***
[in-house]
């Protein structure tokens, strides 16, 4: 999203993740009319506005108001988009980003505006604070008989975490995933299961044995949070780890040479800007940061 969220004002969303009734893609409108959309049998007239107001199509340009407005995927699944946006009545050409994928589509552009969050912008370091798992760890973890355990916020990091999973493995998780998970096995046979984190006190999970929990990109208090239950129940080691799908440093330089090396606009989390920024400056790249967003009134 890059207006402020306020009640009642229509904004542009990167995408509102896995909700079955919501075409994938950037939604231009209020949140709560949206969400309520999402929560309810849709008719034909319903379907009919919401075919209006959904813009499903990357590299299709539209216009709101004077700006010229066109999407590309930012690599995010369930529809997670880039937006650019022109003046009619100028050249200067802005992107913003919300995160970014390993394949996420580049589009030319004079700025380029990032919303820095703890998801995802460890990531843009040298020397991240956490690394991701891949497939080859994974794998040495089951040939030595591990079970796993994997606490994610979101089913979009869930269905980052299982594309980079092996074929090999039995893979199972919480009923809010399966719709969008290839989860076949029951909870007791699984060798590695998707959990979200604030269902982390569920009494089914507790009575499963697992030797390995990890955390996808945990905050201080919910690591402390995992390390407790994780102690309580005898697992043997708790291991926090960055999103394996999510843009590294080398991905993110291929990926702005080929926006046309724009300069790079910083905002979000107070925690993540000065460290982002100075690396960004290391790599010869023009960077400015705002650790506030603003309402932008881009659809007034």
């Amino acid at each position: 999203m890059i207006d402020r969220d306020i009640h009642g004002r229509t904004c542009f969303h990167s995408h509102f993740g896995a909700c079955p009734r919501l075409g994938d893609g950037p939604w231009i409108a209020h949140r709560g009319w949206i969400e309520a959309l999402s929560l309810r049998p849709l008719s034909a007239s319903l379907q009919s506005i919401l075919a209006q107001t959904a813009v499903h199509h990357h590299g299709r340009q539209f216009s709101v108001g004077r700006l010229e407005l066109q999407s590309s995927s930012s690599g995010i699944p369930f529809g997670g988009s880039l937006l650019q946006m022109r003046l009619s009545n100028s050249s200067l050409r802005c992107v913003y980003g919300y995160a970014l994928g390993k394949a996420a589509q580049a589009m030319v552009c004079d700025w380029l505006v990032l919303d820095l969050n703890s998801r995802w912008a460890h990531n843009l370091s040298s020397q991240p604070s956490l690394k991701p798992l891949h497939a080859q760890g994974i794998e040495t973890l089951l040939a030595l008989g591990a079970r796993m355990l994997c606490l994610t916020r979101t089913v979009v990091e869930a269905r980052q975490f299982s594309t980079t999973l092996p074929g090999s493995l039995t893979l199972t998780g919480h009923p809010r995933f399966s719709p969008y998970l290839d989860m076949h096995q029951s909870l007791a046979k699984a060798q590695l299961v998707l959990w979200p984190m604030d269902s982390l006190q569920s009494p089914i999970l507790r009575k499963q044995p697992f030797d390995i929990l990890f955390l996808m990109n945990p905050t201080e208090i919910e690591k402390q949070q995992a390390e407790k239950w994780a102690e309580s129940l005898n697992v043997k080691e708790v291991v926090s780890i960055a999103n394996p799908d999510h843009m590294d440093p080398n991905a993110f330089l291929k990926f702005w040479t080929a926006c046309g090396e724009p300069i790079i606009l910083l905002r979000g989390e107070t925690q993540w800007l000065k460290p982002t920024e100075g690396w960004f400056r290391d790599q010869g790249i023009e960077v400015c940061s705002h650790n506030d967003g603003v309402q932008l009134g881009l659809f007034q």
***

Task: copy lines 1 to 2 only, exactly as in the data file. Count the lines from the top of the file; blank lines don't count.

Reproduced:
[in-house]
């Protein structure tokens, strides 16, 4: 999203993740009319506005108001988009980003505006604070008989975490995933299961044995949070780890040479800007940061 969220004002969303009734893609409108959309049998007239107001199509340009407005995927699944946006009545050409994928589509552009969050912008370091798992760890973890355990916020990091999973493995998780998970096995046979984190006190999970929990990109208090239950129940080691799908440093330089090396606009989390920024400056790249967003009134 890059207006402020306020009640009642229509904004542009990167995408509102896995909700079955919501075409994938950037939604231009209020949140709560949206969400309520999402929560309810849709008719034909319903379907009919919401075919209006959904813009499903990357590299299709539209216009709101004077700006010229066109999407590309930012690599995010369930529809997670880039937006650019022109003046009619100028050249200067802005992107913003919300995160970014390993394949996420580049589009030319004079700025380029990032919303820095703890998801995802460890990531843009040298020397991240956490690394991701891949497939080859994974794998040495089951040939030595591990079970796993994997606490994610979101089913979009869930269905980052299982594309980079092996074929090999039995893979199972919480009923809010399966719709969008290839989860076949029951909870007791699984060798590695998707959990979200604030269902982390569920009494089914507790009575499963697992030797390995990890955390996808945990905050201080919910690591402390995992390390407790994780102690309580005898697992043997708790291991926090960055999103394996999510843009590294080398991905993110291929990926702005080929926006046309724009300069790079910083905002979000107070925690993540000065460290982002100075690396960004290391790599010869023009960077400015705002650790506030603003309402932008881009659809007034």